Emory Public Voices Fellowship alumna, Dorothy Brown, writes about why it’s important to her to have a public voice.
I write op-eds because I want to take my ideas to a broader audience. Recently one of my op-eds published by Forbes landed me an invitation to the Melissa Harris Perry show on MSNBC. The op-ed was based on one of my scholarly publications which examined the financial disadvantages of owning a home for most African-Americans and whites who want to live in a racially diverse neighborhood. At last check over 70,000 people have read the op-ed – if I’m lucky 70 people have read my scholarly article. I write op-eds because I can engage my ideas with many more people than will ever access my scholarship.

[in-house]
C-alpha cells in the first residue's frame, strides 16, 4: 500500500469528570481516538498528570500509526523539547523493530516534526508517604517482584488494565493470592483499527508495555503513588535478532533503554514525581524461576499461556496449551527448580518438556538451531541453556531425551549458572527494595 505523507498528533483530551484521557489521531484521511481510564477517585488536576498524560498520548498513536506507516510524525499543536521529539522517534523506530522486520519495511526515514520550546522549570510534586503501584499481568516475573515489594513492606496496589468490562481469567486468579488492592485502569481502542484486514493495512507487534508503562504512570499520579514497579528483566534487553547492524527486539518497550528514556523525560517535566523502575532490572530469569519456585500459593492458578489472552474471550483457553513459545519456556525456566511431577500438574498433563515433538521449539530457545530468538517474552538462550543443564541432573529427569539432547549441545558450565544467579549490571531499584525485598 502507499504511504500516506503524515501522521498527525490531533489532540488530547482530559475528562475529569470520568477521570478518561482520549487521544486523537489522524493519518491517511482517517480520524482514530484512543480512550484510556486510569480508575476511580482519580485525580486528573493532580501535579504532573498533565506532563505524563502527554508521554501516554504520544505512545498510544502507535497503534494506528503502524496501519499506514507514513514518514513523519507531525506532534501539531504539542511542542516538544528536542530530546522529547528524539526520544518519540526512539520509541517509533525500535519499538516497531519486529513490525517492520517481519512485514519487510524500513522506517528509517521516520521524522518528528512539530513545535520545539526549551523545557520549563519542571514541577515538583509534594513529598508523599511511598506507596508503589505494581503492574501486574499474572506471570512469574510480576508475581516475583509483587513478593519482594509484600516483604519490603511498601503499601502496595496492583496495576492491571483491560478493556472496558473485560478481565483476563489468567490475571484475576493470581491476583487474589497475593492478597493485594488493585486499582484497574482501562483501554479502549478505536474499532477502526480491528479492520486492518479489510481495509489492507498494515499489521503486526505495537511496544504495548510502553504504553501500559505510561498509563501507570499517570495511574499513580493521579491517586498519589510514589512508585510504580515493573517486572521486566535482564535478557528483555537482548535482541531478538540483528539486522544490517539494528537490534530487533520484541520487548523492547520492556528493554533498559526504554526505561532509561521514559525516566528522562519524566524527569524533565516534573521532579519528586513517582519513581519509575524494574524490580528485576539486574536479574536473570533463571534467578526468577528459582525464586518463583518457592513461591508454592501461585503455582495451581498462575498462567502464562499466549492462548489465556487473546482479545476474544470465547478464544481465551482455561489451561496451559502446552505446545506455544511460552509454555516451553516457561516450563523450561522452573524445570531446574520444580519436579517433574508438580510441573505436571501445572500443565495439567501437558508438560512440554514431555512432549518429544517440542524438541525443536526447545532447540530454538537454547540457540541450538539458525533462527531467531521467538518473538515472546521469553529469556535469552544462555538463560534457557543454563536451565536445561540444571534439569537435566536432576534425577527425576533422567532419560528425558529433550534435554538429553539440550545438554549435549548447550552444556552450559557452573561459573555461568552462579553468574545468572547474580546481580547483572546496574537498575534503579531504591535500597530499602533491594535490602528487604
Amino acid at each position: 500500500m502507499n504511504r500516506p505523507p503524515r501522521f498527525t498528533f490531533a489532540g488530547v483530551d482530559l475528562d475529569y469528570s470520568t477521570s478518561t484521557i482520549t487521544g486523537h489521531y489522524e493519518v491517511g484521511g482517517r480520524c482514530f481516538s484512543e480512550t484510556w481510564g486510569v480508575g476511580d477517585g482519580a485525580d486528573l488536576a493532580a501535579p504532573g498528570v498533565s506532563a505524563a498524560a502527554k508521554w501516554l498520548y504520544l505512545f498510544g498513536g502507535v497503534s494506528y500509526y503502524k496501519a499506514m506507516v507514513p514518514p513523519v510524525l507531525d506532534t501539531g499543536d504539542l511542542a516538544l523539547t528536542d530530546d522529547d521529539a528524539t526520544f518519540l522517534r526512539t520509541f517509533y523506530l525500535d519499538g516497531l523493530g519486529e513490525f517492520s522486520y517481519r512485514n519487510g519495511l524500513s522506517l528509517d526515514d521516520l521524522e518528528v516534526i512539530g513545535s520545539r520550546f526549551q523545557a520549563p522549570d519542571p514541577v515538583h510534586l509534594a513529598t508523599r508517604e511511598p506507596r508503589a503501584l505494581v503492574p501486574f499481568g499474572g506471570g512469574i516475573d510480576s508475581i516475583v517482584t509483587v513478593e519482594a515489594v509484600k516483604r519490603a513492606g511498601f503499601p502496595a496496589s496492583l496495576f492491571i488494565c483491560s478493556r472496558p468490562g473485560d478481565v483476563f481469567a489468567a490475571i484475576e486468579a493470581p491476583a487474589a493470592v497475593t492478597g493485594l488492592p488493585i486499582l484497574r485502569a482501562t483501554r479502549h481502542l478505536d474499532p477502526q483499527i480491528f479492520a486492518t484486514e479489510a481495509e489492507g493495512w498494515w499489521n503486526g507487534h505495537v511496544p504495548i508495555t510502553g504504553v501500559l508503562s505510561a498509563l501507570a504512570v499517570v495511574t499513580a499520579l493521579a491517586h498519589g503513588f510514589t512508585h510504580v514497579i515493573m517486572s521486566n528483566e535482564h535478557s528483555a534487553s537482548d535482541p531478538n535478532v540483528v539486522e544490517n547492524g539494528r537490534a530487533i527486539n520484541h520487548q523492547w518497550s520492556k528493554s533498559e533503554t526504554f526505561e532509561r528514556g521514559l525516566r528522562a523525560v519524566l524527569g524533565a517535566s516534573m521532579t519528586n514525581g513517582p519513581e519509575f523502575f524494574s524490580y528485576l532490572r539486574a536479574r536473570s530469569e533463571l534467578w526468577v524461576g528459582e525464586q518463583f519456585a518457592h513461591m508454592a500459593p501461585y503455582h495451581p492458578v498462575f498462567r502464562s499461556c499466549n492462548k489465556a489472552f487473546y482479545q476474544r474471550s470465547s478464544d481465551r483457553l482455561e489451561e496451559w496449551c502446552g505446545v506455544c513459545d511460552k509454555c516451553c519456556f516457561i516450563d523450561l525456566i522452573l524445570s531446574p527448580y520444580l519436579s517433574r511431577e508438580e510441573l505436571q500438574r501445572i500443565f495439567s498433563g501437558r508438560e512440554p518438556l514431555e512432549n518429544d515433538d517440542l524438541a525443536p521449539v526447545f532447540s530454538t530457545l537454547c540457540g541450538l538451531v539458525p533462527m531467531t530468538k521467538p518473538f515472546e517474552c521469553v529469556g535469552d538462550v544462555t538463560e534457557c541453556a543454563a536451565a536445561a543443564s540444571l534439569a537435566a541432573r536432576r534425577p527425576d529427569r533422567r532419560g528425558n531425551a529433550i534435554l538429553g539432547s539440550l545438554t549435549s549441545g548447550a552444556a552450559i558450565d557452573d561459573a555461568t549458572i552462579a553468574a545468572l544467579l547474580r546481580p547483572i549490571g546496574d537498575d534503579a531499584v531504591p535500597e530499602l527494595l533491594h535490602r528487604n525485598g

Dorothy Brown, a 2013 Public Voices Fellow, is Associate Vice Provost for Academic Affairs and Professor of Law in the School of Law at Emory University. The Public Voices Fellowship Program is a national initiative, undertake in partnership with leading academic institutions and foundations, to dramatically increase the public impact of our nation’s top underrepresented thinkers. The Public Voices Fellowship Program at Emory University is a collaboration with The OpEd Project sponsored by the Center for Women at Emory. Co-Sponsors are the Center for Faculty Development and Excellence, Center for Injury Control, Nell Hodgson Woodruff School of Nursing, School of Law, Candler School of Theology, Emory College, and Office of the President. For more information about the program at Emory, click here:http://womenscenter.emory.edu/Program….